Sen. Kamala Harris probably won’t be using the same kinds of insults we heard at September 29’s presidential debate.
As part of Harris’s prep for tonight’s highly anticipated face-off with Vice President Mike Pence, her team has examined how women — particularly Black women — are perceived differently by viewers when they go negative, BuzzFeed News’s Molly Hensley-Clancy and Ruby Cramer reported Tuesday. One of the tropes it has studied is that of the ”angry Black woman,” something media outlets and President Donald Trump may attempt to project onto the vice presidential candidate (Trump previously called Harris “nasty” when referencing her questioning of Supreme Court Justice Brett Kavanaugh during his confirmation hearings).
These are some of the double standards Harris has had to deal with throughout her political career, including since she was named Joe Biden’s running mate. As Vox’s Fabiola Cineas wrote in August, Harris has battled outright racism and sexism in media coverage and even in how she’s described by operatives in her own party: Prior to getting the VP nod, she was deemed too ambitious by some Democrats, a trait that’s often framed negatively, especially when it comes to Black women.
Harris’s ability to navigate some of these dynamics will, unfortunately, be a factor on Wednesday, though experts have noted they expect her to maintain a pointed and strong approach in pressing Pence. Given her experience as a prosecutor and her well-established record questioning Trump appointees in Senate hearings, deploying those skills strategically should play in her favor.
“She’ll literally be bringing her skill set as a prosecutor to the debate stage,” Purdue University political science professor Nadia Brown told Vox.
Wednesday’s matchup is the only time Harris and Pence will debate ahead of the election, and it comes shortly after Trump was hospitalized and released from Walter Reed medical center following his coronavirus diagnosis. Pence is expected to be under significant scrutiny for his role as the head of the White House’s coronavirus task force and the deaths of more than 210,000 Americans under his leadership. He’s also taken a more singular approach to interpersonal norms in the past, refusing to dine alone with a woman who’s not his wife.
Although vice presidential nominees haven’t historically had a major effect on the electoral outcome of the general election, Biden’s age and Trump’s coronavirus diagnosis (as well as his age) have renewed the spotlight on both Pence and Harris. Due to biases related to both gender and race, their performances could well be treated very differently.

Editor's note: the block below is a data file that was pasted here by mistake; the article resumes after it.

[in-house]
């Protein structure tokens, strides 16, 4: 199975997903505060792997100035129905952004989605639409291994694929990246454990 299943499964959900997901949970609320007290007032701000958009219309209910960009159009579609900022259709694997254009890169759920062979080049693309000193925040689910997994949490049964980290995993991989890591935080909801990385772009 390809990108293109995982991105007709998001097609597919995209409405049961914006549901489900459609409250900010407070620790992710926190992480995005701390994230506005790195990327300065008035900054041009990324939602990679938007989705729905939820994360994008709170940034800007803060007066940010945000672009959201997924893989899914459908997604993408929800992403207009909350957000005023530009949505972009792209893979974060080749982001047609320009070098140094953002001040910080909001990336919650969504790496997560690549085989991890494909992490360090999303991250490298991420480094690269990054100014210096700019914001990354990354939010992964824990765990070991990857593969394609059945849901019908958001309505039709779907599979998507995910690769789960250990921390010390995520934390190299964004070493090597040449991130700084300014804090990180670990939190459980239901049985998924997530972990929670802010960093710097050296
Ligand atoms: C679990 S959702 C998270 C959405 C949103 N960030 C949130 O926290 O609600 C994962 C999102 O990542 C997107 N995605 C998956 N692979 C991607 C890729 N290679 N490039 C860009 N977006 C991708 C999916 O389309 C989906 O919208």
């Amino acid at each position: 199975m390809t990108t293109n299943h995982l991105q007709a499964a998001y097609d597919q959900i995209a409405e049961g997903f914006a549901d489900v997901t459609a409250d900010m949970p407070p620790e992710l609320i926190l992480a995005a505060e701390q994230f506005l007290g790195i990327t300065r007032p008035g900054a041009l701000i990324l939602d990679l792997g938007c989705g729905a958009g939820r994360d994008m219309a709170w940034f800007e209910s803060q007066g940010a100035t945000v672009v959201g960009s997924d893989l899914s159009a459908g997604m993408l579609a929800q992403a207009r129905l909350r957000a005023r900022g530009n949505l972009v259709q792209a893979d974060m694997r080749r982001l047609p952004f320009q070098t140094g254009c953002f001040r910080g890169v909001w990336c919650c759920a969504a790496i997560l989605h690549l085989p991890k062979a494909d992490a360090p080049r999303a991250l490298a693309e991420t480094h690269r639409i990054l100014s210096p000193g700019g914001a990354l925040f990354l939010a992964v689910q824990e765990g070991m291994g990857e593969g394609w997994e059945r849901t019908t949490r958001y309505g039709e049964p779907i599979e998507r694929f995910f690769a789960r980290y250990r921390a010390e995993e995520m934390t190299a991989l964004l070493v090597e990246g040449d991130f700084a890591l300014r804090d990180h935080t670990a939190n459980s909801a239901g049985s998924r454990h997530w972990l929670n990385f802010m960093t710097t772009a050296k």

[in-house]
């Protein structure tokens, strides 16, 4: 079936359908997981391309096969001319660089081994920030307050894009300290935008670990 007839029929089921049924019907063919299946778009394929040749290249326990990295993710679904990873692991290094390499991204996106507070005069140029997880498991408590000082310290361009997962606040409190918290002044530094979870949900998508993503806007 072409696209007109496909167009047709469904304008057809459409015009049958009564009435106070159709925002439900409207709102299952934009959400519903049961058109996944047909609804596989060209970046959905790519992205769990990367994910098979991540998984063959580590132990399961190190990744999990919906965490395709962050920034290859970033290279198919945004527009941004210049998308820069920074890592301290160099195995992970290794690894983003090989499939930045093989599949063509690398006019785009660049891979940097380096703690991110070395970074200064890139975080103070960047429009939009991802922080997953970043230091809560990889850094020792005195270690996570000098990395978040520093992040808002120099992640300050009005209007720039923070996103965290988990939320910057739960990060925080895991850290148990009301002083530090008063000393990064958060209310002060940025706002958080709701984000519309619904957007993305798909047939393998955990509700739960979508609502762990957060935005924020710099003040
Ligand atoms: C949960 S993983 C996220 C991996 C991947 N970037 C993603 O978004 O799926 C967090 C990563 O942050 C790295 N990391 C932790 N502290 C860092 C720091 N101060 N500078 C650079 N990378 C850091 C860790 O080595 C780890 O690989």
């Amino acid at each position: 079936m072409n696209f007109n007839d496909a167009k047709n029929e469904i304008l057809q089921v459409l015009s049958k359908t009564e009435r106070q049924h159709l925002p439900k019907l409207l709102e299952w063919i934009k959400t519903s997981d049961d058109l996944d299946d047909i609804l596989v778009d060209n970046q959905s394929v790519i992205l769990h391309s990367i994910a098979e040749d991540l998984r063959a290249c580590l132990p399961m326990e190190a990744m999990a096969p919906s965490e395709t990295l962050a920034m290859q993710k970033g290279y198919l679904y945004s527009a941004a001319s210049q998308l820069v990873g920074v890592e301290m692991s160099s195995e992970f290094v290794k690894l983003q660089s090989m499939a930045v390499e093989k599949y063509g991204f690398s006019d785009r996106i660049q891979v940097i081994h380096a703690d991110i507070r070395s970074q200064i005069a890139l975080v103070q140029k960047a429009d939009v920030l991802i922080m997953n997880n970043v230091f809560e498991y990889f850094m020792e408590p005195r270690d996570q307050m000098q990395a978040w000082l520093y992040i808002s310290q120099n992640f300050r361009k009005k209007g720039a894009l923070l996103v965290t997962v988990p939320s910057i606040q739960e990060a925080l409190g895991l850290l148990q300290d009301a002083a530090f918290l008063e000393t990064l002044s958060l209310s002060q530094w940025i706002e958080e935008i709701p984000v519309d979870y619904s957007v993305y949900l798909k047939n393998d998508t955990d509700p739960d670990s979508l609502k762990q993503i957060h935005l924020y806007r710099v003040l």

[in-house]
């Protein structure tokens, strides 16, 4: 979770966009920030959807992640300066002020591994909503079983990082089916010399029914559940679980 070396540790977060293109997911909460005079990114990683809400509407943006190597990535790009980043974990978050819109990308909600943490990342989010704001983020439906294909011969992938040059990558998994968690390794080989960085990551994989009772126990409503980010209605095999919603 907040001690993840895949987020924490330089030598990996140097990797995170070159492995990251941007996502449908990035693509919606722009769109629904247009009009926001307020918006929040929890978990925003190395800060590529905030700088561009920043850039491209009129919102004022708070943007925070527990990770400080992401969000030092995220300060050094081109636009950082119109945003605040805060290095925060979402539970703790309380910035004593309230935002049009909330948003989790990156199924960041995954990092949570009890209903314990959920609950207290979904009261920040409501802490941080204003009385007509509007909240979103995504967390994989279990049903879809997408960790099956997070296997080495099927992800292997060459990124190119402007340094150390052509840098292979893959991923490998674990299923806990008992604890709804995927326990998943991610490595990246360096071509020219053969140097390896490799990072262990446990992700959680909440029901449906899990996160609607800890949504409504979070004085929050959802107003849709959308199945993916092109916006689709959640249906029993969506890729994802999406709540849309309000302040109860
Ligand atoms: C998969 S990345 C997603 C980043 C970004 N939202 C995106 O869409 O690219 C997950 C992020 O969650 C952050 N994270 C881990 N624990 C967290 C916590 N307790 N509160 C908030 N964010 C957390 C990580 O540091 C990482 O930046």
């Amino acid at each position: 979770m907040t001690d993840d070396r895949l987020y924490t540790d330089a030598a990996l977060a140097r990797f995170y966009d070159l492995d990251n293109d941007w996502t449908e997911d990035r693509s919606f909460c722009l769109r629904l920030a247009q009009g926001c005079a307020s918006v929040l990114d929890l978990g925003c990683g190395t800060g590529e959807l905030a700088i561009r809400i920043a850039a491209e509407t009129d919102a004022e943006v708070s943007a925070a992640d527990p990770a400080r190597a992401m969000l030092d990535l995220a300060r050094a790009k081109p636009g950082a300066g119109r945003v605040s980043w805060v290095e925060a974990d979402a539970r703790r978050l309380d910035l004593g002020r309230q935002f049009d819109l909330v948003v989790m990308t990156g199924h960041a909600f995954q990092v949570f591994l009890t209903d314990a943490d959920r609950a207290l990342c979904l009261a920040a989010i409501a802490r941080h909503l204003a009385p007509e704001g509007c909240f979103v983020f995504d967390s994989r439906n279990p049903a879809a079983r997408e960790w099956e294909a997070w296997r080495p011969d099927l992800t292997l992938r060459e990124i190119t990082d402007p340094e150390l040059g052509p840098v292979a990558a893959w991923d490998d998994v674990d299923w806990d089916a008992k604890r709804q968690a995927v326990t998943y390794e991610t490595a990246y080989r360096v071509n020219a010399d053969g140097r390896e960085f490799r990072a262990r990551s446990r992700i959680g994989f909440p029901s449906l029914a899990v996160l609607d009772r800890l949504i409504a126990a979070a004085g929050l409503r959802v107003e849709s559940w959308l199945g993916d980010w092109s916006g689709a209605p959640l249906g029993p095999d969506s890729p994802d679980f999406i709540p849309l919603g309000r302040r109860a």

“Women must show they are strong enough yet not appear to be too tough in order to maintain likability, a nonnegotiable for women candidates,” Amanda Hunter, research and communications director at the Barbara Lee Family Foundation, told Vox. For Black women in particular, that pressure is even more pronounced.
Harris is the first woman of color to take the debate stage in a general presidential election
Harris will be the first Black woman and first South Asian American woman to participate in a presidential or vice presidential debate in a general election. As a result, she’ll likely face misogynoir, or “the unique brand of misogyny that Black women face because of the combination of their gender and race,” Cineas explained in August.
Past debates have highlighted how the dynamics of both gender and race can play a role. In 2016, Trump handled himself against former Secretary of State Hillary Clinton much like he did against Biden in 2020: interrupting her frequently and even at one point stalking her across the debate stage. “I generally think of these debates as performances of masculinity,” Santa Clara University political science professor Anna Sampaio told Vox.
Clinton’s response at the time was quite measured and calm, a striking contrast to how Biden was able to react, prompting writer Jill Filipovic to wonder on Twitter whether Clinton was also itching to tell Trump to “shut up, man.” (Clinton’s pointed reply: “You have no idea.”)